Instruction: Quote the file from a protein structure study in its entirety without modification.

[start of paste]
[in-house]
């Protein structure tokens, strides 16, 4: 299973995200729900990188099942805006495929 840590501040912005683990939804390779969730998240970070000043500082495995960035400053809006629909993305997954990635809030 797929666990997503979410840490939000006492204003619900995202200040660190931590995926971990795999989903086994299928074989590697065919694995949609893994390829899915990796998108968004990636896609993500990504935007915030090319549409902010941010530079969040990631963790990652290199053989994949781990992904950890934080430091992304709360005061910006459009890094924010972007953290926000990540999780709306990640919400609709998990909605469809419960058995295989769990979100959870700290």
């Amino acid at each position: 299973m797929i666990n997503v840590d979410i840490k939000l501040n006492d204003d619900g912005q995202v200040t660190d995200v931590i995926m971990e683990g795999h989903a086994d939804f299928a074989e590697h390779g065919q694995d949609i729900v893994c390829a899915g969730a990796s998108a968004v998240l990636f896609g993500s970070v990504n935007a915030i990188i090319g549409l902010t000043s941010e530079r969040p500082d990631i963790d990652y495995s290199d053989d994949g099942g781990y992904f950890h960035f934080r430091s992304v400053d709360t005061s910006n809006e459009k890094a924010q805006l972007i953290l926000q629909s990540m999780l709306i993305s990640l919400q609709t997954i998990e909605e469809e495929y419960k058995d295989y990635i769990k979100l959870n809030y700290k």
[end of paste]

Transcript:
[in-house]
């Protein structure tokens, strides 16, 4: 299973995200729900990188099942805006495929 840590501040912005683990939804390779969730998240970070000043500082495995960035400053809006629909993305997954990635809030 797929666990997503979410840490939000006492204003619900995202200040660190931590995926971990795999989903086994299928074989590697065919694995949609893994390829899915990796998108968004990636896609993500990504935007915030090319549409902010941010530079969040990631963790990652290199053989994949781990992904950890934080430091992304709360005061910006459009890094924010972007953290926000990540999780709306990640919400609709998990909605469809419960058995295989769990979100959870700290």
């Amino acid at each position: 299973m797929i666990n997503v840590d979410i840490k939000l501040n006492d204003d619900g912005q995202v200040t660190d995200v931590i995926m971990e683990g795999h989903a086994d939804f299928a074989e590697h390779g065919q694995d949609i729900v893994c390829a899915g969730a990796s998108a968004v998240l990636f896609g993500s970070v990504n935007a915030i990188i090319g549409l902010t000043s941010e530079r969040p500082d990631i963790d990652y495995s290199d053989d994949g099942g781990y992904f950890h960035f934080r430091s992304v400053d709360t005061s910006n809006e459009k890094a924010q805006l972007i953290l926000q629909s990540m999780l709306i993305s990640l919400q609709t997954i998990e909605e469809e495929y419960k058995d295989y990635i769990k979100l959870n809030y700290k």